Here, the non-parametric Kruskal-Wallis test (

The Kruskal-Wallis test works by ranking the observations in each analysis period and comparing the mean ranks of each (

Finally, difference plots are generated to show the relative change (e.g., increase, decrease, or no change) in the number of observations on a per hydrophone basis between consecutive analysis periods. It is worth noting that the difference plots are based on binary rather than continuous values; a hydrophone that has a change of positive 1 between two periods will be represented the same as a hydrophone that has a change of positive 0.1 from one period to the next. Thus, these plots, as well as visualizing the original data, are only used to aid in the interpretation of the spatial statistics.

Note that the choice of statistical hypothesis test and

Several patterned GVP data sets were created and tested to reveal how this approach would perform on known types of spatial distributions. The types of spatial distributions tested were chosen because they represent simple but realistic patterns of what might be expected of marine mammal foraging. This was conducted on a mock 50 “hydrophone” (10 row by 5 column) equi-spaced array. The simulated GVP data sets included seven patterned data sets (Alternate, Diagonal, Striped, Steep Grade, Graded, Cluster, and Graded Cluster) and three randomly generated data sets (Random 1–3). The ten simulated data sets tested are shown in

Visualization of the Gi* results for the Alternate, Diagonal, Striped, Steep Grade, and Graded Patterns (top to bottom). From left to right: first column: average GVP per hour with color bar ranging from 0 (dark blue) to 10 (red); second column: Gi* z-statistic with color bar ranging from –3.5 (dark blue) to 3.5 (dark red); third column: 95% confidence level, where red indicates a significant hot spot and blue indicates a significant cold spot, while green is not significant. For ease in displaying, individual hydrophone values were rounded to the closest number on the color bar for columns one and two. The numbers provided on

Visualization of the Gi* results for the Cluster, Graded Cluster, Random 1, Random 2, and Random 3 patterns (top to bottom). From left to right: first column: average GVPs per hour with color bar ranging from 0 (dark blue) to 10 (red); second column: Gi* z-statistic with color bar ranging from –3 (dark blue) to 7 (red) for the Cluster and Graded Cluster patterns and from –3 (dark blue) to 3 (red) for the random arrangements; third column: 95% confidence level, where red indicates a significant hot spot and blue indicates a significant cold spot, while green is not significant. For ease in displaying, individual hydrophone values were rounded to the closest number on the color bar for columns one and two. Letters associated with each plot are used for ease in referencing individual plots in the text.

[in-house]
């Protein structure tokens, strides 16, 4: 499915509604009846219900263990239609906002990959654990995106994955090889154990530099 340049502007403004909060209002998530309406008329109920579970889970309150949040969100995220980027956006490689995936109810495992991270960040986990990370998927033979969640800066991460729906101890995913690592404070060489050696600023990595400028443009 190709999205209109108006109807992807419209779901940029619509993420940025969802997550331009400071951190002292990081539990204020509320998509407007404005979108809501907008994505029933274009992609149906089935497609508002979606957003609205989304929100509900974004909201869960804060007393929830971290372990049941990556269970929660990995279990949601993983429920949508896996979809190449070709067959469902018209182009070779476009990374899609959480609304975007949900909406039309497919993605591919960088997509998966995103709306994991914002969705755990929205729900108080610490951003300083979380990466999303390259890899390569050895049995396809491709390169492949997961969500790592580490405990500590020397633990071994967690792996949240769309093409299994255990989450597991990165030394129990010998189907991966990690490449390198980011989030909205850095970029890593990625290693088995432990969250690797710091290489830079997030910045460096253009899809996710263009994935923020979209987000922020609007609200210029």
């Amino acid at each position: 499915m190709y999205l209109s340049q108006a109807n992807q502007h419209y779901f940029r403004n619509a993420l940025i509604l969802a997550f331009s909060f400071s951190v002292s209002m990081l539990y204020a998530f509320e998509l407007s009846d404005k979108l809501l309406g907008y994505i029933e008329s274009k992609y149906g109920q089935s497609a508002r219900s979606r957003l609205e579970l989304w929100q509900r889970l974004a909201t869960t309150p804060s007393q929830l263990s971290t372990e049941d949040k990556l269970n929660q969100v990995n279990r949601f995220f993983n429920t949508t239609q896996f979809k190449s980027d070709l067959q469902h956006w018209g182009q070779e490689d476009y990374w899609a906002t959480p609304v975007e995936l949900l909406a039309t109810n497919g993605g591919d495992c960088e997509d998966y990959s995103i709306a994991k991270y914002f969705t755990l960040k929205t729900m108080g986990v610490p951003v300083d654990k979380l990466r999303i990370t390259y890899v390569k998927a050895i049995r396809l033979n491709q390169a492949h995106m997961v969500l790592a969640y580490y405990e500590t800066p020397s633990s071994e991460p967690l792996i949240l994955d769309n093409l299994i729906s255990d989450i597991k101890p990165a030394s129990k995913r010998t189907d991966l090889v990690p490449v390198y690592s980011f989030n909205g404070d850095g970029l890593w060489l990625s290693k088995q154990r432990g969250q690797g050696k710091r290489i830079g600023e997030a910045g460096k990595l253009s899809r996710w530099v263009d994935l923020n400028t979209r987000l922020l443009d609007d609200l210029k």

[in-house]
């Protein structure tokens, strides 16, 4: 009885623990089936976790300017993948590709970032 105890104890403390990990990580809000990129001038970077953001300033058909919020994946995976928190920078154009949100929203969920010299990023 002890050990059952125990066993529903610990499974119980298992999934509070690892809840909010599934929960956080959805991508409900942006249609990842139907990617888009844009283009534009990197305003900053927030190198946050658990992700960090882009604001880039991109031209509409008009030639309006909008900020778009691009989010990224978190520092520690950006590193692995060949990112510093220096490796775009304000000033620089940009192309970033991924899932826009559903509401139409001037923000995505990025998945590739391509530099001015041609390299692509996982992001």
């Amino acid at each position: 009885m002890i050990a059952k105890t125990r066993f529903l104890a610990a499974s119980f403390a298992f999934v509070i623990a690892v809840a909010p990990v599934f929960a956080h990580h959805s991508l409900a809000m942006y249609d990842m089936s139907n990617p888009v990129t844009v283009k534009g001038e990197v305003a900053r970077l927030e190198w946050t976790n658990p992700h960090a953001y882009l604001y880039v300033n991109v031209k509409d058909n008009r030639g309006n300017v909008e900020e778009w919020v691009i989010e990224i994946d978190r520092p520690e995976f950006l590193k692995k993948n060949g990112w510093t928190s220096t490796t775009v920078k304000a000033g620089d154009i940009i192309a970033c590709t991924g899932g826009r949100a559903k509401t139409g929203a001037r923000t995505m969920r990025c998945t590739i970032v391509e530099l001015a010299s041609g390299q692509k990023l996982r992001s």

Specific to the Moran’s I statistic, the Alternate design was hypothesized to represent a scenario of dispersed foraging (i.e., I < 0), while the remaining simulated patterns were hypothesized to represent different configurations of clustered foraging (i.e., I > 0). The random data sets were hypothesized to show spatial patterning no different from random (i.e., I = 0). The Gi^{∗} results were hypothesized to statistically identify the areas of high and low GVP activity (hot and cold spots, respectively) intentionally designed into each of the simulated spatial patterns. For example, it was expected that the Diagonal pattern, consisting of low values in a diagonal pattern across the array would lead to a diagonal pattern of cold spot hydrophones in the same location as the low GVP values. It was expected that the cluster of high values in the center of the Cluster and Graded Cluster patterns would be identified as a cluster of hot spots in the Gi^{∗} analysis. It was also hypothesized that there would be a noticeable difference in the resulting Gi^{∗} values and significance, for the Steep Grade vs. the Graded patterns, as well as the Cluster vs. Graded Cluster patterns due to differences in grading, despite the similar overall pattern within these two sets of patterns. The random patterns were expected to show no significant hot or cold spots.

The data from two previously published marine mammal behavior studies were extracted and tested to demonstrate how the GLC approach performed on empirical spatial behavior data. One study assessed Blainville’s beaked whale foraging behavior during mid-frequency active sonar (MFAS) Naval exercises in 2007 on the Atlantic Undersea Test and Evaluation Center (AUTEC) in the Bahamas (

Since the original data from the ^{∗} analysis would reveal a cluster of hot spot hydrophones in the southwest corner of the array Before, a cluster of cold spot hydrophones in the middle of the array During, and a hot spot cluster again in the southwest corner of the array After Navy MFAS activity. For the PMRF exemplar, it was hypothesized that the Moran’s I analysis would show spatial clustering for all four analysis periods (Before, Phase A, Phase B, After), but that the Gi^{∗} analysis would reveal a change in where the clustering took place on the array. In particular, During Phase B and After the hot spot of activity would shift southward on the array, and a cold spot of activity would be located in the center of the array During Phase B.